In the history of strawberries, Cambridge has had a major role in their breeding. Hence the existence of 14 varieties with the prefix “Cambridge” to their name. You have probably heard of Cambridge Favourite, but there were also Vigour, Prizewinner, Rival, Epicure, Aristocrat, Premier - and the list rolls on. Plant breeding has rolled on too, (largely in response to pests and diseases) and you will not find any of the older Cambridge breeds still being grown locally this year, (though watch out for them next year.) But if you look, there is still quite a choice of varieties available.
Farmers want as long a sequence of fruit as possible, so choose from early, mid, late season and ever-bearer varieties, to stretch out the season. Obviously they are keen on disease resistance too. But the priorities change according to the destination of the strawberries – supermarket as against direct sale to the public.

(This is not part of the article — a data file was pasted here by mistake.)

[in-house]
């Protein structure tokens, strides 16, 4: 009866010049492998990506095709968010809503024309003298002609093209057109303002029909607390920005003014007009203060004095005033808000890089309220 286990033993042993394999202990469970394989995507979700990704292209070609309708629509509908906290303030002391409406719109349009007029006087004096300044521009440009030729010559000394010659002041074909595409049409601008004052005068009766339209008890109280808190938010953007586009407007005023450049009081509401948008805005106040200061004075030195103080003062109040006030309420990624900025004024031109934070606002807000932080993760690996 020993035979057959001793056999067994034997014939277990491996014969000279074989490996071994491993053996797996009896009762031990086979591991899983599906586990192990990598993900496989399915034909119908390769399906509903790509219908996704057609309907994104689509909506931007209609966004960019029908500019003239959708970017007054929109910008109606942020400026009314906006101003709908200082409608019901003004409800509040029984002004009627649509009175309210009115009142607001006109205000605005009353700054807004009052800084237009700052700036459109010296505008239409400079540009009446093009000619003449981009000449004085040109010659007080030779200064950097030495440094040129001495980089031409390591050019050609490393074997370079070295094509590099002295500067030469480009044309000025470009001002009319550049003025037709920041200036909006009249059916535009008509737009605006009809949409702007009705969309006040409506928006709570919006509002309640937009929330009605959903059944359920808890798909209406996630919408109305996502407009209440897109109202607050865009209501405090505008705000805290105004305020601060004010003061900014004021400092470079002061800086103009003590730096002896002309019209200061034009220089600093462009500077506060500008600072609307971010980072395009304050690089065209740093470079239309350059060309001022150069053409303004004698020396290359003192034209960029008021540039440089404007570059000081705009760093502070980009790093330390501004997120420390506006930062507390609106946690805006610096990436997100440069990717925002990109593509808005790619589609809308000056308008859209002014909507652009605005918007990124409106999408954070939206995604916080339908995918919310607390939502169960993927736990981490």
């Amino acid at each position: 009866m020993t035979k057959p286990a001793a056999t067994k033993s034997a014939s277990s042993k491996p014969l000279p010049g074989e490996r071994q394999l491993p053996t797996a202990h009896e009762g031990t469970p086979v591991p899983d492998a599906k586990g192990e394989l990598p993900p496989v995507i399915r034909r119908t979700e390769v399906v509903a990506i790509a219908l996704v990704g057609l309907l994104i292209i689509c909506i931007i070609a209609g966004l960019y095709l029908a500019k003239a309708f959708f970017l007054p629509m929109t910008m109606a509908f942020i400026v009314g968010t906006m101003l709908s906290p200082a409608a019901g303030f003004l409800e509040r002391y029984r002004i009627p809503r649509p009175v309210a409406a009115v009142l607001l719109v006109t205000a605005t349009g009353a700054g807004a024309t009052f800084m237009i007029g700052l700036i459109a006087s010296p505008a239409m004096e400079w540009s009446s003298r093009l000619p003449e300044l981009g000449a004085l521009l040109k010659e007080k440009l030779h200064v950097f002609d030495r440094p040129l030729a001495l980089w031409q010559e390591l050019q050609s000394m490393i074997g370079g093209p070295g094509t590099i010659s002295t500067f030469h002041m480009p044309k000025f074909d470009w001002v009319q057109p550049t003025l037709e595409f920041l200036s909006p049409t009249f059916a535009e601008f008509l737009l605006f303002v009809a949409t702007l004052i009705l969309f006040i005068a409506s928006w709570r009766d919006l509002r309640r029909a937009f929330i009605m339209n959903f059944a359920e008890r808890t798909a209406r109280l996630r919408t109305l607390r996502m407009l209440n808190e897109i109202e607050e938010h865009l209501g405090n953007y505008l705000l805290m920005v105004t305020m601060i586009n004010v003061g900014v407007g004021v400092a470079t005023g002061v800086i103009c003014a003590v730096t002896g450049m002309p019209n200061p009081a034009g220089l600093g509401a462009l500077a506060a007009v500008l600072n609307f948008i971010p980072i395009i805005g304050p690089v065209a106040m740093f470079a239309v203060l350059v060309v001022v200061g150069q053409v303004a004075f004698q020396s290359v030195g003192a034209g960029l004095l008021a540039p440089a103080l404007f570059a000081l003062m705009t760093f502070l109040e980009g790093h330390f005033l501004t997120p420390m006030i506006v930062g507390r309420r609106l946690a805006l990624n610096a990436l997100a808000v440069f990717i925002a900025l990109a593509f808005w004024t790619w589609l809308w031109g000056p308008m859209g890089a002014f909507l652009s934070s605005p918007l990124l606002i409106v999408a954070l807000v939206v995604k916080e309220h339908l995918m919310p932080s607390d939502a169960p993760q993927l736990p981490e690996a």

Supermarkets are hell-bent on long shelf life (on otherwords rather dry textured, under-ripe fruit), regularity of shape and size, and fruit which are orangey red. (Allegedly people perceive red strawberries as being stale/ over the hill/ going off. Which is why Cambridge Late Pine was reckoned to be non-commercial, and why Malwina has the same reputation. Quite one of life’s mysteries.) Flavour is not the main consideration for the supermarkets, but it comes higher up the list for farmers selling at their gates. Thank Heavens.
There are at least 21 varieties of strawberry being grown locally for gate sales, plus more which are already in the ground but won’t be cropping until next year. So there is a real opportunity to do a bit of comparative tasting and to find which varieties are particularly to your taste, and whether you reckon open field or tunnel grown fruit are better.